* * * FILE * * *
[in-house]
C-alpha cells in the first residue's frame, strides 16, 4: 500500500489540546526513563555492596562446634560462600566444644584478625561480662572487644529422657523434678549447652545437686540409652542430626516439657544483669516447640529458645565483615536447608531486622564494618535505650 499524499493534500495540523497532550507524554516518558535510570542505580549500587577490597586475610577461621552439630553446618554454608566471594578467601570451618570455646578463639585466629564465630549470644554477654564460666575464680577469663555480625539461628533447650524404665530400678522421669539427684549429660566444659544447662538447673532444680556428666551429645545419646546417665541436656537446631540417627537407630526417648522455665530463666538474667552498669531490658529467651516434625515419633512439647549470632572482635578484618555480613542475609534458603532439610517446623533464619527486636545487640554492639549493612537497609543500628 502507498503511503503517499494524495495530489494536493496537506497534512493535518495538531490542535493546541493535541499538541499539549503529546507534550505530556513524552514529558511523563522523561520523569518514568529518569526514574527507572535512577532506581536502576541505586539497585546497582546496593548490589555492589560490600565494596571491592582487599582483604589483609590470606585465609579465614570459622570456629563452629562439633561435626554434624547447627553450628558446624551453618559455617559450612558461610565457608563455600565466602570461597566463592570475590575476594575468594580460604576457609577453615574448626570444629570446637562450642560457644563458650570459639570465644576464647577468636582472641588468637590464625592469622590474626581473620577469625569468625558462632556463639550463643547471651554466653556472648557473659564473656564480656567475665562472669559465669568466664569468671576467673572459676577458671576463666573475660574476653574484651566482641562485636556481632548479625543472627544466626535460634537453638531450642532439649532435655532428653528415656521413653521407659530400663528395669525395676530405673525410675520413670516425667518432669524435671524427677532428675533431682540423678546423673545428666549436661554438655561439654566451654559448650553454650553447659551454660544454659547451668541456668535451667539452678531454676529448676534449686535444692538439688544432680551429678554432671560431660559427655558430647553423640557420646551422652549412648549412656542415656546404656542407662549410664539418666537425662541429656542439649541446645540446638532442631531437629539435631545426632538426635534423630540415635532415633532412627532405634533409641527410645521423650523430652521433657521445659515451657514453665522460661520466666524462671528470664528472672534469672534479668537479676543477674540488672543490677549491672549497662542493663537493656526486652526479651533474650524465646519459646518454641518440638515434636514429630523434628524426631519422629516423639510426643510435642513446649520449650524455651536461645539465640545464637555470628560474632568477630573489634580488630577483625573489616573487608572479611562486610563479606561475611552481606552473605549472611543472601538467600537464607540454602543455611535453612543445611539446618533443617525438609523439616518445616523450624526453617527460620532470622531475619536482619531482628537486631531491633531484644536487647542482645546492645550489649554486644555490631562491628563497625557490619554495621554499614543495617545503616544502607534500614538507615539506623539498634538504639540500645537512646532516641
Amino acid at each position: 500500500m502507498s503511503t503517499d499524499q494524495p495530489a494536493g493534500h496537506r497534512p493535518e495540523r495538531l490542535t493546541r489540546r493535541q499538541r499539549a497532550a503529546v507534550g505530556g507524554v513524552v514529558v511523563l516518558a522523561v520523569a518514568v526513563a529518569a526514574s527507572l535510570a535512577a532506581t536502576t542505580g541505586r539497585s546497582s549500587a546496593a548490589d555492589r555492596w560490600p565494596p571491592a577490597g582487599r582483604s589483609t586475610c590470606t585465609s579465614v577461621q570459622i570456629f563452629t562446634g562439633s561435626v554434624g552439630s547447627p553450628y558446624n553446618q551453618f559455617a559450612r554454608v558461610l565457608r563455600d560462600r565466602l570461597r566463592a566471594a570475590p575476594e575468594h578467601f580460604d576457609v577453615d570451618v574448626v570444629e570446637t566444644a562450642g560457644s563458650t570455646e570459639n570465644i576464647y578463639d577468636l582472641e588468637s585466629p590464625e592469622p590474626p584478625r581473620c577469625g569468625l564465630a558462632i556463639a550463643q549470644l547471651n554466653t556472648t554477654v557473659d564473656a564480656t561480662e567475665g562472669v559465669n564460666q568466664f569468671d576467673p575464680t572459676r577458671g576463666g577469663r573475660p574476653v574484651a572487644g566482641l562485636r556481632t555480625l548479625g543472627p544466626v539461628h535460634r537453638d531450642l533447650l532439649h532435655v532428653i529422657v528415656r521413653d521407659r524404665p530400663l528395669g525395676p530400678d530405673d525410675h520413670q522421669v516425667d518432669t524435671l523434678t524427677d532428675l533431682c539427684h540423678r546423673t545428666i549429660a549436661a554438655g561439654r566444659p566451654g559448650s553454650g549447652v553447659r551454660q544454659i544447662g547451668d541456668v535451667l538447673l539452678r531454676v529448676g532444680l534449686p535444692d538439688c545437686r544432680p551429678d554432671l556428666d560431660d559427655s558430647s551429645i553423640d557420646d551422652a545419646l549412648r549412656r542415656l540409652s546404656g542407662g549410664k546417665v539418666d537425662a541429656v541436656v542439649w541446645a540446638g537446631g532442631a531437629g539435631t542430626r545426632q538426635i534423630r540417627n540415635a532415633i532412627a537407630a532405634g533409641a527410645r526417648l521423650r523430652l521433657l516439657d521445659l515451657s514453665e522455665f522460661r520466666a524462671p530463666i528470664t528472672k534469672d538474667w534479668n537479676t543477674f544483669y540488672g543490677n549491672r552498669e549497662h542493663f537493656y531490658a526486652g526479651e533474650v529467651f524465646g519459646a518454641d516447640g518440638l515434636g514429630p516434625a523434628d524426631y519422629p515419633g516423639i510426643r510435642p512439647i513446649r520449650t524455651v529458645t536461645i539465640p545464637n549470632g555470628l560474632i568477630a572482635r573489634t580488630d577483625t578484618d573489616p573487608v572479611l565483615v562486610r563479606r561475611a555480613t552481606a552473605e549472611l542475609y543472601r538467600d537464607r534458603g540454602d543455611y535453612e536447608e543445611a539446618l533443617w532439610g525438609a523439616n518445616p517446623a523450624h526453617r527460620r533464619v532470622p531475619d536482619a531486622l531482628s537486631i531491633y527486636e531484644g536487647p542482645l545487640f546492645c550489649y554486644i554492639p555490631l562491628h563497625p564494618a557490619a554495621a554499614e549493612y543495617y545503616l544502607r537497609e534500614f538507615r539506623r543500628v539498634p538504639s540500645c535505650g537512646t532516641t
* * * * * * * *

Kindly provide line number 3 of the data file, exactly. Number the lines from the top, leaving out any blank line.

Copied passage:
Amino acid at each position: 500500500m502507498s503511503t503517499d499524499q494524495p495530489a494536493g493534500h496537506r497534512p493535518e495540523r495538531l490542535t493546541r489540546r493535541q499538541r499539549a497532550a503529546v507534550g505530556g507524554v513524552v514529558v511523563l516518558a522523561v520523569a518514568v526513563a529518569a526514574s527507572l535510570a535512577a532506581t536502576t542505580g541505586r539497585s546497582s549500587a546496593a548490589d555492589r555492596w560490600p565494596p571491592a577490597g582487599r582483604s589483609t586475610c590470606t585465609s579465614v577461621q570459622i570456629f563452629t562446634g562439633s561435626v554434624g552439630s547447627p553450628y558446624n553446618q551453618f559455617a559450612r554454608v558461610l565457608r563455600d560462600r565466602l570461597r566463592a566471594a570475590p575476594e575468594h578467601f580460604d576457609v577453615d570451618v574448626v570444629e570446637t566444644a562450642g560457644s563458650t570455646e570459639n570465644i576464647y578463639d577468636l582472641e588468637s585466629p590464625e592469622p590474626p584478625r581473620c577469625g569468625l564465630a558462632i556463639a550463643q549470644l547471651n554466653t556472648t554477654v557473659d564473656a564480656t561480662e567475665g562472669v559465669n564460666q568466664f569468671d576467673p575464680t572459676r577458671g576463666g577469663r573475660p574476653v574484651a572487644g566482641l562485636r556481632t555480625l548479625g543472627p544466626v539461628h535460634r537453638d531450642l533447650l532439649h532435655v532428653i529422657v528415656r521413653d521407659r524404665p530400663l528395669g525395676p530400678d530405673d525410675h520413670q522421669v516425667d518432669t524435671l523434678t524427677d532428675l533431682c539427684h540423678r546423673t545428666i549429660a549436661a554438655g561439654r566444659p566451654g559448650s553454650g549447652v553447659r551454660q544454659i544447662g547451668d541456668v535451667l538447673l539452678r531454676v529448676g532444680l534449686p535444692d538439688c545437686r544432680p551429678d554432671l556428666d560431660d559427655s558430647s551429645i553423640d557420646d551422652a545419646l549412648r549412656r542415656l540409652s546404656g542407662g549410664k546417665v539418666d537425662a541429656v541436656v542439649w541446645a540446638g537446631g532442631a531437629g539435631t542430626r545426632q538426635i534423630r540417627n540415635a532415633i532412627a537407630a532405634g533409641a527410645r526417648l521423650r523430652l521433657l516439657d521445659l515451657s514453665e522455665f522460661r520466666a524462671p530463666i528470664t528472672k534469672d538474667w534479668n537479676t543477674f544483669y540488672g543490677n549491672r552498669e549497662h542493663f537493656y531490658a526486652g526479651e533474650v529467651f524465646g519459646a518454641d516447640g518440638l515434636g514429630p516434625a523434628d524426631y519422629p515419633g516423639i510426643r510435642p512439647i513446649r520449650t524455651v529458645t536461645i539465640p545464637n549470632g555470628l560474632i568477630a572482635r573489634t580488630d577483625t578484618d573489616p573487608v572479611l565483615v562486610r563479606r561475611a555480613t552481606a552473605e549472611l542475609y543472601r538467600d537464607r534458603g540454602d543455611y535453612e536447608e543445611a539446618l533443617w532439610g525438609a523439616n518445616p517446623a523450624h526453617r527460620r533464619v532470622p531475619d536482619a531486622l531482628s537486631i531491633y527486636e531484644g536487647p542482645l545487640f546492645c550489649y554486644i554492639p555490631l562491628h563497625p564494618a557490619a554495621a554499614e549493612y543495617y545503616l544502607r537497609e534500614f538507615r539506623r543500628v539498634p538504639s540500645c535505650g537512646t532516641t